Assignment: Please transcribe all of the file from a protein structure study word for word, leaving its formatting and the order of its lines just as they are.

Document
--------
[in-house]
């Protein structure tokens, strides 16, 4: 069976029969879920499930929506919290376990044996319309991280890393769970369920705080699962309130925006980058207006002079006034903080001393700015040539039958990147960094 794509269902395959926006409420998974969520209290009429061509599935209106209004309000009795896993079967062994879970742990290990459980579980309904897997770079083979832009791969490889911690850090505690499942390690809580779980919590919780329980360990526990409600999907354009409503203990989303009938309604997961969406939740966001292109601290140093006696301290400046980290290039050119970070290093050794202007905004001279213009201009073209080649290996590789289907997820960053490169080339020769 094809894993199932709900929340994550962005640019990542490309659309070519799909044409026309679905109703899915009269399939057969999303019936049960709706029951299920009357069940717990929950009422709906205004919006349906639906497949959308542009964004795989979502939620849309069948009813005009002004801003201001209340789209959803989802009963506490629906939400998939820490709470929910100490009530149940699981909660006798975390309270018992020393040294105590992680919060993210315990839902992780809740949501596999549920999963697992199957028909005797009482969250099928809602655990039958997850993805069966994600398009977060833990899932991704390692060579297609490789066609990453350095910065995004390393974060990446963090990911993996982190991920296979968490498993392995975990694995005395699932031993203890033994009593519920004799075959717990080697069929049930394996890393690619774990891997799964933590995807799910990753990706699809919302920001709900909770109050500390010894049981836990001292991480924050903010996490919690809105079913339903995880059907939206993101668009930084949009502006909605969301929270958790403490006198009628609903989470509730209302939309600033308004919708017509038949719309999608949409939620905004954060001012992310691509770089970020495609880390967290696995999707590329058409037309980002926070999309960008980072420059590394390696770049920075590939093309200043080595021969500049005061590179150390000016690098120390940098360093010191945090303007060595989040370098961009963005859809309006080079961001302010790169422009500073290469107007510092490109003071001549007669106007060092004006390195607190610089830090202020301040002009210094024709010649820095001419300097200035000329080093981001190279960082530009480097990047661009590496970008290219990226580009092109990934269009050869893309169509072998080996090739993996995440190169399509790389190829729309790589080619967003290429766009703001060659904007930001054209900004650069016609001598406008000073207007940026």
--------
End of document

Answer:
[in-house]
């Protein structure tokens, strides 16, 4: 069976029969879920499930929506919290376990044996319309991280890393769970369920705080699962309130925006980058207006002079006034903080001393700015040539039958990147960094 794509269902395959926006409420998974969520209290009429061509599935209106209004309000009795896993079967062994879970742990290990459980579980309904897997770079083979832009791969490889911690850090505690499942390690809580779980919590919780329980360990526990409600999907354009409503203990989303009938309604997961969406939740966001292109601290140093006696301290400046980290290039050119970070290093050794202007905004001279213009201009073209080649290996590789289907997820960053490169080339020769 094809894993199932709900929340994550962005640019990542490309659309070519799909044409026309679905109703899915009269399939057969999303019936049960709706029951299920009357069940717990929950009422709906205004919006349906639906497949959308542009964004795989979502939620849309069948009813005009002004801003201001209340789209959803989802009963506490629906939400998939820490709470929910100490009530149940699981909660006798975390309270018992020393040294105590992680919060993210315990839902992780809740949501596999549920999963697992199957028909005797009482969250099928809602655990039958997850993805069966994600398009977060833990899932991704390692060579297609490789066609990453350095910065995004390393974060990446963090990911993996982190991920296979968490498993392995975990694995005395699932031993203890033994009593519920004799075959717990080697069929049930394996890393690619774990891997799964933590995807799910990753990706699809919302920001709900909770109050500390010894049981836990001292991480924050903010996490919690809105079913339903995880059907939206993101668009930084949009502006909605969301929270958790403490006198009628609903989470509730209302939309600033308004919708017509038949719309999608949409939620905004954060001012992310691509770089970020495609880390967290696995999707590329058409037309980002926070999309960008980072420059590394390696770049920075590939093309200043080595021969500049005061590179150390000016690098120390940098360093010191945090303007060595989040370098961009963005859809309006080079961001302010790169422009500073290469107007510092490109003071001549007669106007060092004006390195607190610089830090202020301040002009210094024709010649820095001419300097200035000329080093981001190279960082530009480097990047661009590496970008290219990226580009092109990934269009050869893309169509072998080996090739993996995440190169399509790389190829729309790589080619967003290429766009703001060659904007930001054209900004650069016609001598406008000073207007940026």